The architecture of the school is a landmark achievement in aesthetic form, practical function and sustainable design practices. The campus buildings and landscapes have been designed by internationally experienced architects.
Christian Norberg-Schulz in his Intentions In Architecture said, “Environment influences human beings and this implies that the purpose of architecture transcends the definition given by early functionalism.” When the Northstar campus was being conceptualized, the central theme was to establish the physical environment as a contributor to and sustainer of learning. We do not see the building as a mere container of people and furniture. The Northstar campus is a “lived space” combining 1) Space: Three dimensional organization of elements making the place and 2) Character: A general atmosphere which is the most comprehensive property of any place.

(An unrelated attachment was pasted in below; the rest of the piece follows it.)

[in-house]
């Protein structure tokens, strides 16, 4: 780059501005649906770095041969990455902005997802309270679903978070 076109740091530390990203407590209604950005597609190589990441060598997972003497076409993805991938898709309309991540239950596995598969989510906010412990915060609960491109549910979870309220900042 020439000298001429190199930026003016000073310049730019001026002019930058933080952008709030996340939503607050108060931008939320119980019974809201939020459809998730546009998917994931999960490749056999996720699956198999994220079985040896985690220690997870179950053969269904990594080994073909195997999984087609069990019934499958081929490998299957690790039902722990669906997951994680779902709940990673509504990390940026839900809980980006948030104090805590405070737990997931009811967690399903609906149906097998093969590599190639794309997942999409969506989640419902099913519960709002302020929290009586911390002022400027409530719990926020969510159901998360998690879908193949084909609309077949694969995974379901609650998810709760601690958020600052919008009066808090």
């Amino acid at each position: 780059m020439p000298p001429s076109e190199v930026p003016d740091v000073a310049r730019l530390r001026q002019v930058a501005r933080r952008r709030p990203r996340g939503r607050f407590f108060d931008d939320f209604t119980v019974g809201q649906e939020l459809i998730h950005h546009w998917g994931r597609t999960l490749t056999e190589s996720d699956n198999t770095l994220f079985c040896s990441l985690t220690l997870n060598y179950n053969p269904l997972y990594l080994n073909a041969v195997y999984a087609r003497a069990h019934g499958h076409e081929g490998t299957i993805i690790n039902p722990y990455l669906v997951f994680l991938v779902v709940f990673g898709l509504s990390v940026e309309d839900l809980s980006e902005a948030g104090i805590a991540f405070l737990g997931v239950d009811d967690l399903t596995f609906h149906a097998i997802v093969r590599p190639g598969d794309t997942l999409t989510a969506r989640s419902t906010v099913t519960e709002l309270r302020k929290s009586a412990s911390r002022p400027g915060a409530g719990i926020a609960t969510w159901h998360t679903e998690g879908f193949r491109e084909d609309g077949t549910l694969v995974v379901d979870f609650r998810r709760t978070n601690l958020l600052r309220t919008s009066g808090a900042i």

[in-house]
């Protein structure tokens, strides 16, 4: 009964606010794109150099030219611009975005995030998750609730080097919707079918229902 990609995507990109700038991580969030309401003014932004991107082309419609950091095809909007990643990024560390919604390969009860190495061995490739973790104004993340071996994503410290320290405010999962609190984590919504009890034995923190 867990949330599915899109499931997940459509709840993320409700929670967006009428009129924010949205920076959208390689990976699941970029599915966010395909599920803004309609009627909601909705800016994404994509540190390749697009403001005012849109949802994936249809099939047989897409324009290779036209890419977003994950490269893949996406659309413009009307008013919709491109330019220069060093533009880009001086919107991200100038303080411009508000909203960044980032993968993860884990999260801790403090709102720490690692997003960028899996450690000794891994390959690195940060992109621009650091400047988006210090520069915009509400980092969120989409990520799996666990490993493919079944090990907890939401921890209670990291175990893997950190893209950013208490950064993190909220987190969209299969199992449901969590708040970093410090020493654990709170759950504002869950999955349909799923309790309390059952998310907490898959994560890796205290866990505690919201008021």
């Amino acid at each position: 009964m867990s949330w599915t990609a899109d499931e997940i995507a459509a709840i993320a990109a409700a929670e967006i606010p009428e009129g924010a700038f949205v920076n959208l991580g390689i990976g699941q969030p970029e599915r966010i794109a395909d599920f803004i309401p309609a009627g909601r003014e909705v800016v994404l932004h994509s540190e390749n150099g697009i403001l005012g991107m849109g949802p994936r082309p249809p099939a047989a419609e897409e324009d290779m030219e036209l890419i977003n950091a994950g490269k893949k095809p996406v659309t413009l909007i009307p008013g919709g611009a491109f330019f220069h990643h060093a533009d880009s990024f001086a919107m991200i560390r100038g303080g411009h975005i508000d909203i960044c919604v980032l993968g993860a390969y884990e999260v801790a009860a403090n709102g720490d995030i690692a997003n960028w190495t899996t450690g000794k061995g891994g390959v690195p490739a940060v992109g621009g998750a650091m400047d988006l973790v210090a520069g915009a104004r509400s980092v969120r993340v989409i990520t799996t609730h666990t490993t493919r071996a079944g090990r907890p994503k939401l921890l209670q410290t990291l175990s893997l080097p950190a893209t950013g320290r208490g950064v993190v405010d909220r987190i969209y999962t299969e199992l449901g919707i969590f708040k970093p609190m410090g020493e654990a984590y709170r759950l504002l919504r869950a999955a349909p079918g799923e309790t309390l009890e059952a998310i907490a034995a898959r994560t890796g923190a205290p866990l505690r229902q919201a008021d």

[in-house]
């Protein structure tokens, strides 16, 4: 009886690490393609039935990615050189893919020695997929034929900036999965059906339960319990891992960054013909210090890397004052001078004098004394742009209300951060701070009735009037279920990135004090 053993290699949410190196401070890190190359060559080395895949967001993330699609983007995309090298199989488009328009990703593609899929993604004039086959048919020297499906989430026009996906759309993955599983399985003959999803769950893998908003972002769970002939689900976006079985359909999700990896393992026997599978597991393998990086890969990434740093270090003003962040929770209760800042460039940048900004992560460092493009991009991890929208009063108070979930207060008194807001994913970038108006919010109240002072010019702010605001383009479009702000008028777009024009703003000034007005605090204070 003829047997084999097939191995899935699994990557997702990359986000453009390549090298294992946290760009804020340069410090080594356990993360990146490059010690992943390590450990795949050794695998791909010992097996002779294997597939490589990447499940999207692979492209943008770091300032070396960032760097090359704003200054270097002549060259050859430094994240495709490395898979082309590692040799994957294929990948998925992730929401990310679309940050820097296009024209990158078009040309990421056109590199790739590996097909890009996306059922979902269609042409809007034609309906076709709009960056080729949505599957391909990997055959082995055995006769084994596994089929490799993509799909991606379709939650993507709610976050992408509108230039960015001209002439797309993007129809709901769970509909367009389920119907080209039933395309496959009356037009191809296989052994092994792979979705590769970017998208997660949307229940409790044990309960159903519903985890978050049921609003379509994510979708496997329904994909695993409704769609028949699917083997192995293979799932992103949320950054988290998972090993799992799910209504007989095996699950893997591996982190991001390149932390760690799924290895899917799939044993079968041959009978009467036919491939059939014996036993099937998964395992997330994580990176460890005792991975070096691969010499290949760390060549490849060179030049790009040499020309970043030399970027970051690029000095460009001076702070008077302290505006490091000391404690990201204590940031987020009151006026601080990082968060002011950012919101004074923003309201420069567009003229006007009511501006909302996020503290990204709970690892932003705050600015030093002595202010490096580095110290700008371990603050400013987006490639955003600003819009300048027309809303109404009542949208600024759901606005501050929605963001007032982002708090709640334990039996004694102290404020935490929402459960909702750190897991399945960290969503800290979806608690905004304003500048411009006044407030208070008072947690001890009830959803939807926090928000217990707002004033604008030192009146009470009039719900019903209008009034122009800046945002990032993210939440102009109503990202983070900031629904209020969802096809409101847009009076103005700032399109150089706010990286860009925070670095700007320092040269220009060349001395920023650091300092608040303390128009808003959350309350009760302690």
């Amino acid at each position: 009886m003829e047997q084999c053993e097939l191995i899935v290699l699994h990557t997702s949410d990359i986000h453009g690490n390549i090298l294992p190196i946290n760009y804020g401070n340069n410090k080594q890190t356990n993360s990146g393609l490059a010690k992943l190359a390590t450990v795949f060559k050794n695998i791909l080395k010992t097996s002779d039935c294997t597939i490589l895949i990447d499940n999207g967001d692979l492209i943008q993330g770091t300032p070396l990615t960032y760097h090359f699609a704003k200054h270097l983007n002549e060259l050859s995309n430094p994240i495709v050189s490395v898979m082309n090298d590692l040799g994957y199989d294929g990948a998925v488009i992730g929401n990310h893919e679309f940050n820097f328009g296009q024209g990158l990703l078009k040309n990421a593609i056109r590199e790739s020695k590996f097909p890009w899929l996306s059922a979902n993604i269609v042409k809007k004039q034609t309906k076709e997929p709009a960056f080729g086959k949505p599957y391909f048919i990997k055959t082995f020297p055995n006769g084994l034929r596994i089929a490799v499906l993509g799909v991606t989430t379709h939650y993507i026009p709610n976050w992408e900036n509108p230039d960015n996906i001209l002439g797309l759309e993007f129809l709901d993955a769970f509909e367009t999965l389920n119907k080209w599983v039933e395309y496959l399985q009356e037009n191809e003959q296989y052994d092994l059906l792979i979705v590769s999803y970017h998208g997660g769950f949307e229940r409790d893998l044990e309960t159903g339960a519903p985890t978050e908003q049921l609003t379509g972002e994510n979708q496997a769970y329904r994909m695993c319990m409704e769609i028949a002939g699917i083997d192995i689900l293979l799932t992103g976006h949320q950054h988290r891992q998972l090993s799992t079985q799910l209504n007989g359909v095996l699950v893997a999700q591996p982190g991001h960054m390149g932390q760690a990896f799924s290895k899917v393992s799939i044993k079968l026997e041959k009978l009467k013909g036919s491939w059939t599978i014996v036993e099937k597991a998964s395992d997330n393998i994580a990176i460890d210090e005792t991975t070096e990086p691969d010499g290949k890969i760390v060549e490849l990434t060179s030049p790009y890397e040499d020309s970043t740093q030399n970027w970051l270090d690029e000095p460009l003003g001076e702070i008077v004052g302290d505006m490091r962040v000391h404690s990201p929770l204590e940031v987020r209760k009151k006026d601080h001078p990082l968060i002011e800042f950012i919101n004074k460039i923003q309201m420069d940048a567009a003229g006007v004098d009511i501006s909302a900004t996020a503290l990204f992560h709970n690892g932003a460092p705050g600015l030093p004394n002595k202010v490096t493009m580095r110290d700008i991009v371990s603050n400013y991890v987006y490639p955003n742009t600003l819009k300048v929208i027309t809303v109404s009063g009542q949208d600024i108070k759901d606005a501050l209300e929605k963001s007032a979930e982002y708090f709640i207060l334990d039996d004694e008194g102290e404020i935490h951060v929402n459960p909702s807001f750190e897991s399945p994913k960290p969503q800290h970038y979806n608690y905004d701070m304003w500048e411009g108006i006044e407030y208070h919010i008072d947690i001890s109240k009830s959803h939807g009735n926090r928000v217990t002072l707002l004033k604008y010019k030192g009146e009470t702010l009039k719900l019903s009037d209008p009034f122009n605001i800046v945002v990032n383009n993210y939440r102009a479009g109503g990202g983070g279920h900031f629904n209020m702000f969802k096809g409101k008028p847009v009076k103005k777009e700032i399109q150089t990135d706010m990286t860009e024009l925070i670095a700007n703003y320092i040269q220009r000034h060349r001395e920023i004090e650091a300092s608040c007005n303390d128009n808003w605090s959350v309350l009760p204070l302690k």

Northstar, then, becomes a lived space, a space where children learn within it and from it. The Northstar architecture is not imagined as a luxury or something that is made to impress people. It is an “existential space”, comprising of basic relationships between inhabitants and their environment. We think the campus and spaces within it are a critical component of the learning experience.
The core of our design approach is that the space should be a safe space for all its inhabitants. While deliberating on the architecture we used this design framework: